On May 11, 2018, following up on his often-repeated campaign statements on lowering drug costs, President Donald Trump announced a new Department of Health and Human Services (HHS) “blueprint” to address and counteract high US prescription drug prices.1 The need is clear. In March, a Senate committee reported that list prices for the 20 most-prescribed brand-name drugs for patients older than 65 years had increased 71% since 2012; the Consumer Price Index, by contrast, increased 9% during that period.2 In a recent international comparison of health care costs, US pharmaceutical prices were nearly double those of 10 other high-income countries.3 Anticipating continued steady price markups and ever-higher launch prices, the Centers for Medicare & Medicaid Services (CMS) has forecast that net spending for retail drugs will increase 6% each year between 2017 and 2026, faster than any other major health care good or service.4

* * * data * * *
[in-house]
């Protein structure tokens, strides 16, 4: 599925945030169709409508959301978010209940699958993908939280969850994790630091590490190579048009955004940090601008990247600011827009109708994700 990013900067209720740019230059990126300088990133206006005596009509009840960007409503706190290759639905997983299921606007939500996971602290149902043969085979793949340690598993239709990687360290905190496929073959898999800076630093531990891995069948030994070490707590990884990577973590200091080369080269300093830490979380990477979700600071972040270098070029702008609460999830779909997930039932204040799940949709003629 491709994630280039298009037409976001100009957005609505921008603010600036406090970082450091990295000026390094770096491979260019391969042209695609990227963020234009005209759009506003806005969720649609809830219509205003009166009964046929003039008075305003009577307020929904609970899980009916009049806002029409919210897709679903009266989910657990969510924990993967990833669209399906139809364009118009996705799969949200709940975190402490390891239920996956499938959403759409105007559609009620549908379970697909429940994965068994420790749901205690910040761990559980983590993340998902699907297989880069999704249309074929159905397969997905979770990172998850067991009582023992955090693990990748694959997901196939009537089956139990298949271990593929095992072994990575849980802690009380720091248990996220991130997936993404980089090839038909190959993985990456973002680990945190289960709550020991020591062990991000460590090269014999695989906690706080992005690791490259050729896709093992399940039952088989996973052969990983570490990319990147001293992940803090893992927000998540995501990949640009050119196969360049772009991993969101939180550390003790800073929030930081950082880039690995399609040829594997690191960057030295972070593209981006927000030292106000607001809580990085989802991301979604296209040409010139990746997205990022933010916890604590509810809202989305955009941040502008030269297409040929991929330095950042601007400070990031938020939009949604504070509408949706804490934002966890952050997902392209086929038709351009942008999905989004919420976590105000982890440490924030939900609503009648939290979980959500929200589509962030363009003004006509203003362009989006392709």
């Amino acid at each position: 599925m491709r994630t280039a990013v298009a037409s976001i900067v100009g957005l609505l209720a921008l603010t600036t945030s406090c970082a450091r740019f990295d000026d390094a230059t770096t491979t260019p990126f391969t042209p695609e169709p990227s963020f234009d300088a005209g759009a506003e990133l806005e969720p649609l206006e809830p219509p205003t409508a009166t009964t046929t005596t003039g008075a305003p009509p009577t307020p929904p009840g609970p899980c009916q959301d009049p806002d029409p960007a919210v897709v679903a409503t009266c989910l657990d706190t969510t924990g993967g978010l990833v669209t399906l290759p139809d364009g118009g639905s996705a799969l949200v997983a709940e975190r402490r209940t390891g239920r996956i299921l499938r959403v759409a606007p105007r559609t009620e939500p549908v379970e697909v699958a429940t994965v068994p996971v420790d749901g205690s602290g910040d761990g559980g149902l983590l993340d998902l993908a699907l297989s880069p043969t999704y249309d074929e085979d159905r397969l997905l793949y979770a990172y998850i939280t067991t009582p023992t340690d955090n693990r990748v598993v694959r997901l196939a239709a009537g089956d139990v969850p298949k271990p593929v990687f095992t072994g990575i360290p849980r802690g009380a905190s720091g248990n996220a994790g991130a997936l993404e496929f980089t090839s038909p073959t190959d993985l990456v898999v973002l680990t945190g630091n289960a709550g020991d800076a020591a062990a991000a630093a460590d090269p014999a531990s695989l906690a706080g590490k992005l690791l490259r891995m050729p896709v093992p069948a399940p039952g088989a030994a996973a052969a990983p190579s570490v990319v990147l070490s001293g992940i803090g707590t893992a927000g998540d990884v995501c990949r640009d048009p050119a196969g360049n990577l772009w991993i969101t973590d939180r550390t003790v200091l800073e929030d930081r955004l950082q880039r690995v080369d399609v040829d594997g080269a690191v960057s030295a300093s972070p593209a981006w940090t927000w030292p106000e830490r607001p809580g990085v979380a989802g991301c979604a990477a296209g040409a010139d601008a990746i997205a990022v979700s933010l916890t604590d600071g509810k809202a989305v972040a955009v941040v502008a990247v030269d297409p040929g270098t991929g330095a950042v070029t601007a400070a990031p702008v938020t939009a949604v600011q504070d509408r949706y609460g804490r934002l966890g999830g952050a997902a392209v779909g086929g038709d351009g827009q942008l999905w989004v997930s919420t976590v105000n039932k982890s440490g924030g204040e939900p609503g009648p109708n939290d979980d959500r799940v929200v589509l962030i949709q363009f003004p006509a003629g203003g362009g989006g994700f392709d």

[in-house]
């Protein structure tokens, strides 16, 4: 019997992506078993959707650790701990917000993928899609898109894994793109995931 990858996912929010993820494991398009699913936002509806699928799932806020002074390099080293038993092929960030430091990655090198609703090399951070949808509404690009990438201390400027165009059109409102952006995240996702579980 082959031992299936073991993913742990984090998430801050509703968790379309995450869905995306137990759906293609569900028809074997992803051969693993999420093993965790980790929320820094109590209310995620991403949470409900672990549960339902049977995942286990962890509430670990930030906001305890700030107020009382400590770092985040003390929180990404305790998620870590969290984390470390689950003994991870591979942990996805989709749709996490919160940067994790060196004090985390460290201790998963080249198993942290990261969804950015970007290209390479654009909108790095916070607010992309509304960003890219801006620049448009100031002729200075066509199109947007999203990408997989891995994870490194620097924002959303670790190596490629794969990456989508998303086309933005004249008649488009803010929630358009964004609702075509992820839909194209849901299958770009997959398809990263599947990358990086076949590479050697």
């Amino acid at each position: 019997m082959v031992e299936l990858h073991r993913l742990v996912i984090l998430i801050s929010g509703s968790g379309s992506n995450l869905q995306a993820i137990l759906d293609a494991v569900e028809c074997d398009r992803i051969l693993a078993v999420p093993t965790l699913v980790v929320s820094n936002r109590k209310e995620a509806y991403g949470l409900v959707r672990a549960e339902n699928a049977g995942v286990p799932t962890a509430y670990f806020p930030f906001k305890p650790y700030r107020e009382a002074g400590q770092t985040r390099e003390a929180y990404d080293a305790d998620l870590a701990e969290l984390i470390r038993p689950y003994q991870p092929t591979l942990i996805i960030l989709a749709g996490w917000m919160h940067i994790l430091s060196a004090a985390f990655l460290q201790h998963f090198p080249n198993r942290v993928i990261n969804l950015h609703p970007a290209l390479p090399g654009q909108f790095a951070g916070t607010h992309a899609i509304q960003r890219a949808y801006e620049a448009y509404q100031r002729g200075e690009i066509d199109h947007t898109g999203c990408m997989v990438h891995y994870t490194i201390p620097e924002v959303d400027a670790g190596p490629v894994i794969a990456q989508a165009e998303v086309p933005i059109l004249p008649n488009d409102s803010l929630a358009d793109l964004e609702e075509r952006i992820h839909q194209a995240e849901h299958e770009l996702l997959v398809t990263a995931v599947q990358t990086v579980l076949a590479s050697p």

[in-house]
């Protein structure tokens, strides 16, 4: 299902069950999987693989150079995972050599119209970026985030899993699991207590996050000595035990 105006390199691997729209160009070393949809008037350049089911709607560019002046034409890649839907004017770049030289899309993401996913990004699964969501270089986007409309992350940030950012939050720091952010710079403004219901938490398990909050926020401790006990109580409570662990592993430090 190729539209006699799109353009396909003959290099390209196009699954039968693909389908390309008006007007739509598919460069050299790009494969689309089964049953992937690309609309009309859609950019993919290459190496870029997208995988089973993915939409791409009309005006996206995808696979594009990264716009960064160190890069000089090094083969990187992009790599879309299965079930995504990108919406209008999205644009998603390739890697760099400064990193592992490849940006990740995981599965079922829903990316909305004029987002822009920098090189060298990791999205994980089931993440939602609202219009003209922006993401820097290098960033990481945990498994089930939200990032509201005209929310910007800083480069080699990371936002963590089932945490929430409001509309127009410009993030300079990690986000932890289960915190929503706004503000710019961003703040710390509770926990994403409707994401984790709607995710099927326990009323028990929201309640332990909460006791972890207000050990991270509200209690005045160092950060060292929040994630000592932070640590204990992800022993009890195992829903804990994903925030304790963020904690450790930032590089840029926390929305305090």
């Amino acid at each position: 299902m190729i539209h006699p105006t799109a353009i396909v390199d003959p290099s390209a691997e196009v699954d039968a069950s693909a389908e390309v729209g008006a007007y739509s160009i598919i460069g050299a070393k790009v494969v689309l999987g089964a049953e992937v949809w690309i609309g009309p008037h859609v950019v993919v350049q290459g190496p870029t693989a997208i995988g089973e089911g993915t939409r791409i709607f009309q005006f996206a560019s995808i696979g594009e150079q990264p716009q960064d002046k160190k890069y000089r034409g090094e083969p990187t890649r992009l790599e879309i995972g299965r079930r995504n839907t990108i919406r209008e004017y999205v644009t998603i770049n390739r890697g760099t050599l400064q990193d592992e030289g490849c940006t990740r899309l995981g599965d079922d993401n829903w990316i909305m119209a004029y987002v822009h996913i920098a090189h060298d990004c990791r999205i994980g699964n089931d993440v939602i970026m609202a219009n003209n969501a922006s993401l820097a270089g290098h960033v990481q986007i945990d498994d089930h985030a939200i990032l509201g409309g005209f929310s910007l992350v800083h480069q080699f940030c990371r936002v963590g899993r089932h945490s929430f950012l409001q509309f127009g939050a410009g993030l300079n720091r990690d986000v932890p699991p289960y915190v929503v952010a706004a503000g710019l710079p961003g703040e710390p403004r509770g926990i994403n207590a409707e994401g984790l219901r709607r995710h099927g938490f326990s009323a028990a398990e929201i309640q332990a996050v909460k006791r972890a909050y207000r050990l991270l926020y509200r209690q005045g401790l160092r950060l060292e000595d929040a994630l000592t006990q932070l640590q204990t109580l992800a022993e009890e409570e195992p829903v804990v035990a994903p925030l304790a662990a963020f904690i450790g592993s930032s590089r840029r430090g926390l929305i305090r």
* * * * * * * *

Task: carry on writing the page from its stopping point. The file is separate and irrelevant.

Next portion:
Sarpatwari A, Avorn J, Kesselheim AS. An Incomplete Prescription: President Trump’s Plan to Address High Drug Prices. JAMA. 2018;319(23):2373–2374. doi:10.1001/jama.2018.7424
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